Forest Service intends to salvage log over 30,000 acres in their Northern Region

The U.S. Forest Service has plans to conduct salvage logging operations in areas in their Northern Region that experienced wildfires this year.

salvage logging
File photo of a log deck on a salvage logging operation on a national Forest. Photo by Dave Powell, USFS retired.

The U.S. Forest Service expects to award salvage logging contracts totaling 30,254 acres in 11 locations scattered over three National Forests in Western Montana. The burned areas affected are on the Kootenai, Lolo, and Beaverhead-Deerlodge National Forests. The Northern Region will be requesting approval for Emergency Situation Determinations for some of the areas which would streamline the environmental analysis process.

Below is information from the USFS Northern Region:


This past summer, the U.S. Forest Service’s Northern Region experienced one of the hottest and driest fire seasons on record, with 36 fires that burned ~710,000 acres on National Forests in Montana and Northern Idaho, heavily impacting local communities and landscapes.    As a result, recognizing the scope of the fires this year, Regional Forester Leanne Marten saw the need for an expedited approach focused on safety and formed a Regional Post-Fire Response Incident Management Team (IMT).  This team oversees Burned Area Emergency Response (BAER) assessments and implementation, planning for post-fire salvage, and reforestation assessments.

“We’ve had many years where we’ve had fire on the landscape and we’ve learned there is a lot of work left to do on the ground for the resources and for the communities when the flames go out and the smoke clears”, said Marten. “How we do that and work together across landscapes is imperative to our success, and based on feedback we’ve had from our employees and community’s from previous fires… we’ve learned a Regional approach is the most effective.”

Emergency response actions began on those areas posing the greatest risks to human life and property immediately; over 505,320 acres have been assessed.  Specialists came from across the country to expedite this work, and the Forest Service has contracted with local businesses extensively to implement work on the ground.  The work focuses on replacing safety related structures, removing safety hazards and installing hazard warning signs and temporary barriers as needed.  Other work includes erosion and water run-off control structures on roads and trails, mitigating the loss of habitat for threatened and endangered species, helping to prevent the spread of noxious weeds and protection of sensitive cultural resources.

On NFS lands burned this year in Montana, salvage locations are proposed based upon physical conditions on the ground and existing management direction.  Computerized evaluations are being used to rapidly zero in on the areas with suitable timber volume and road access.  Regional guidance is being developed to minimize potential environmental impacts and fulfill Endangered Species Act requirements.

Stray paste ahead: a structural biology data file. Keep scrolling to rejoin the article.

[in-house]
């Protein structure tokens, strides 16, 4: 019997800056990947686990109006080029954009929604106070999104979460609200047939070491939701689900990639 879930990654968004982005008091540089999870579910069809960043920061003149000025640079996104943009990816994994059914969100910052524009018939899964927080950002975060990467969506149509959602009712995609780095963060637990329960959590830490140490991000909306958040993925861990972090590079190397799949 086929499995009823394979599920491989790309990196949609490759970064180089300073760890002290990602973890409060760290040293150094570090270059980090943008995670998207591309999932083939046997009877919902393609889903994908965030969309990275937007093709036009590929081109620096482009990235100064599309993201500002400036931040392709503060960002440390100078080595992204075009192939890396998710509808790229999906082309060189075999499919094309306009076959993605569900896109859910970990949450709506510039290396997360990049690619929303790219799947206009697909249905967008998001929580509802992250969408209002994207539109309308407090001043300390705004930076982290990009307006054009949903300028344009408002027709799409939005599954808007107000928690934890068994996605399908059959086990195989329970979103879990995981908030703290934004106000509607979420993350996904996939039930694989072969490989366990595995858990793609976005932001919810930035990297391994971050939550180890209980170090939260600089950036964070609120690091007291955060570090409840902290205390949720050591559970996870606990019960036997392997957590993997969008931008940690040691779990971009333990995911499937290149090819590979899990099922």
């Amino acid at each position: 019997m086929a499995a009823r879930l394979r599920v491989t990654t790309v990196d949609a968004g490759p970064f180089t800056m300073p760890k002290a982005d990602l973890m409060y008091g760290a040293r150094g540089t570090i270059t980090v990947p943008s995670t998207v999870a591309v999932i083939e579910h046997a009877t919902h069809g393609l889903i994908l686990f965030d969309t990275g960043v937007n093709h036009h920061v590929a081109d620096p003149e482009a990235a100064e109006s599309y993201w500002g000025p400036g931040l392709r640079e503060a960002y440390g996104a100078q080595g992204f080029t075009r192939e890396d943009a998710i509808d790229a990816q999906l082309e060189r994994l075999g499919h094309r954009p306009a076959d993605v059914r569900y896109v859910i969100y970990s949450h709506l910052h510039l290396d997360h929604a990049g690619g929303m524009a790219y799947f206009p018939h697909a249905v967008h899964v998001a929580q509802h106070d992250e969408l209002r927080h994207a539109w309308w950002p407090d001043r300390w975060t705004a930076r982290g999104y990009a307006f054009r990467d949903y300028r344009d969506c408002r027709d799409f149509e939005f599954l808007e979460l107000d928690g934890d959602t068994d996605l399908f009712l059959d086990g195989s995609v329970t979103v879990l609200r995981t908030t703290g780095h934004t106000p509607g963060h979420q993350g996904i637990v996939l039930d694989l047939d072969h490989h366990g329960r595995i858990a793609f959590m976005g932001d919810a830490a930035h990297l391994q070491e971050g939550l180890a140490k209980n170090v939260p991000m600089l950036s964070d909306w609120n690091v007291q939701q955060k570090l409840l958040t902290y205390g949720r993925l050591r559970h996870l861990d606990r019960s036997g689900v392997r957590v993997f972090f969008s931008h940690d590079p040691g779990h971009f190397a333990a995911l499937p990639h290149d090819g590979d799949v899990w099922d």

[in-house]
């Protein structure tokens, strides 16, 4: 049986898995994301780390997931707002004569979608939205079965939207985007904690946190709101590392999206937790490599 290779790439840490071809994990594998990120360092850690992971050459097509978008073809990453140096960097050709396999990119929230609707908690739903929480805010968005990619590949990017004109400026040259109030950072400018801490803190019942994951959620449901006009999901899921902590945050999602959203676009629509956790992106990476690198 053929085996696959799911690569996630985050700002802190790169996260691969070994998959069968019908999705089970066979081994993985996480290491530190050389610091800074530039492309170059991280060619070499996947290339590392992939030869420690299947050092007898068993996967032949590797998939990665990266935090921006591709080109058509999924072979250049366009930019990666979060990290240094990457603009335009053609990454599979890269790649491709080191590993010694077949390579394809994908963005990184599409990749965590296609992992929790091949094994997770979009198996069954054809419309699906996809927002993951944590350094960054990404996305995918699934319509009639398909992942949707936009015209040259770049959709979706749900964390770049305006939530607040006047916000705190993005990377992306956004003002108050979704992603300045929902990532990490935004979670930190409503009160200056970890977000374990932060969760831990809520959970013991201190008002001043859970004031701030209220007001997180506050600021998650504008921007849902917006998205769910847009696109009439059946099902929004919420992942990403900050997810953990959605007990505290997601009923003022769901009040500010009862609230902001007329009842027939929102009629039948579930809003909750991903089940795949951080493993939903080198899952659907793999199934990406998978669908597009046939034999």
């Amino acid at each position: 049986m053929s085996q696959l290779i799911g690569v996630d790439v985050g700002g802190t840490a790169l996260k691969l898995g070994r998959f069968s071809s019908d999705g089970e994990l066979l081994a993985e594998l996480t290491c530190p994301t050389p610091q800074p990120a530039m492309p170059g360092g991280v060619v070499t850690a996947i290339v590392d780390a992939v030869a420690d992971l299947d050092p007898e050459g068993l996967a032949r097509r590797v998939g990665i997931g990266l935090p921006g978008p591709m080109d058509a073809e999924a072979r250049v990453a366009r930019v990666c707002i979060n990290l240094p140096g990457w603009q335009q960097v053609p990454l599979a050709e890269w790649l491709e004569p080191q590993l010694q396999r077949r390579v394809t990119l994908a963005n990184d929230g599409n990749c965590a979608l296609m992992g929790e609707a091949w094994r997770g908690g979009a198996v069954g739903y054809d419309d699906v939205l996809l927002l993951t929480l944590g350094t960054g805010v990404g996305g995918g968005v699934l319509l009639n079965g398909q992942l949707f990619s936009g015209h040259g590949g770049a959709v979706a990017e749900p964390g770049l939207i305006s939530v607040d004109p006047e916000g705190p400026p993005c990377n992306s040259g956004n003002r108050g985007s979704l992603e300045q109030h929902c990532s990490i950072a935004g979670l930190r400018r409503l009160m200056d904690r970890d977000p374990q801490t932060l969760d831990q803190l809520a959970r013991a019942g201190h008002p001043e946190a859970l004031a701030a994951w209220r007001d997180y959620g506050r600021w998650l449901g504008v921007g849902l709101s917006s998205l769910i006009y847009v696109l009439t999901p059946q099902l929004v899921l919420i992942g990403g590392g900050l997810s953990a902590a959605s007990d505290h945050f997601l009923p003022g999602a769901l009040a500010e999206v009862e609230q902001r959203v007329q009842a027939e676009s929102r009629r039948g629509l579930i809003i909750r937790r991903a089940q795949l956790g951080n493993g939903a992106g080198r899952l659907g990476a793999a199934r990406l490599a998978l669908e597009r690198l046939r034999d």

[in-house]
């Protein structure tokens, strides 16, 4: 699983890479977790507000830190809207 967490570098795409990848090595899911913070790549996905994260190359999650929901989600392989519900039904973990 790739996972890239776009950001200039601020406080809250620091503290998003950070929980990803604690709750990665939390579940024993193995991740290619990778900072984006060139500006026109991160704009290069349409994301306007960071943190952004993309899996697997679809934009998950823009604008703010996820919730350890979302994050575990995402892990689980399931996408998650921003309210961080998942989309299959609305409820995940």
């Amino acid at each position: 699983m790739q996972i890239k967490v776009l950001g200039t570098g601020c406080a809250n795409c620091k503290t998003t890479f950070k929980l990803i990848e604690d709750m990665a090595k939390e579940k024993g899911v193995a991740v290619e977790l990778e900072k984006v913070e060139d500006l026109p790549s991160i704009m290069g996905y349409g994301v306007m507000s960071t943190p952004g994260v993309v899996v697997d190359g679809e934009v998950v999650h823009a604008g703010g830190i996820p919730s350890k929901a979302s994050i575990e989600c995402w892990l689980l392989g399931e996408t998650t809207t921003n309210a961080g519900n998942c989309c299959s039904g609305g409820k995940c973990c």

The Region has been talking with members of various conservation organizations, cooperators, stakeholders and volunteer groups about efforts to salvage timber value in burned areas. There have also been numerous conversations with representatives from the timber industry. We are highly committed to engaging the public throughout the process.salvage logging montana list

Eleven fires (see table) are slated for salvage projects and of those, three are proposing to salvage 250 acres or less.  Environmental analysis will determine the final acreage available for salvage for the remaining eight fires.

Additionally, the Region will be requesting approval for Emergency Situation Determinations (ESD) for some of the areas which would shorten the environmental analysis timeline and allow work on the ground to begin sooner.

The Northern Region is strategically focusing its efforts to maximize safety, minimize environmental impacts, and use the available industry capacity to accomplish this work to benefit our communities and resources. Assessments are being conducted for reforestation needs at the same time for the health and productivity of these areas.  As exclaimed by Regional Forester Marten, “We are excited to have our local decision-makers on the Lolo, Kootenai, Helena-Lewis and Clark, and the Beaverhead National Forests working with the Post Fire Response IMT to get this work done safely and quickly”.

Detailed information about the Forest Service post-fire work can be found online.

Author: Bill Gabbert

After working full time in wildland fire for 33 years, he continues to learn, and strives to be a Student of Fire. Google+

2 thoughts on “Forest Service intends to salvage log over 30,000 acres in their Northern Region”

  1. What does the U.S. Forest Service’s current plan for up to 370 million board feet of post-fire logging on America’s National Forests in Montana look like?

    It would take 74,000 log trucks full of trees lined up for 630 miles to haul out 370 MMBF of trees. That means someone could drive I-90 from Lookout Pass, Idaho to Miles City, Montana and log trucks full of trees would be lined up the entire way.

    1. That is a lot of wood. Thank goodness the USFS is leaving 99.97% of the acres that burned this year untouched and preserved as habitat for cavity nesting species.

Comments are closed.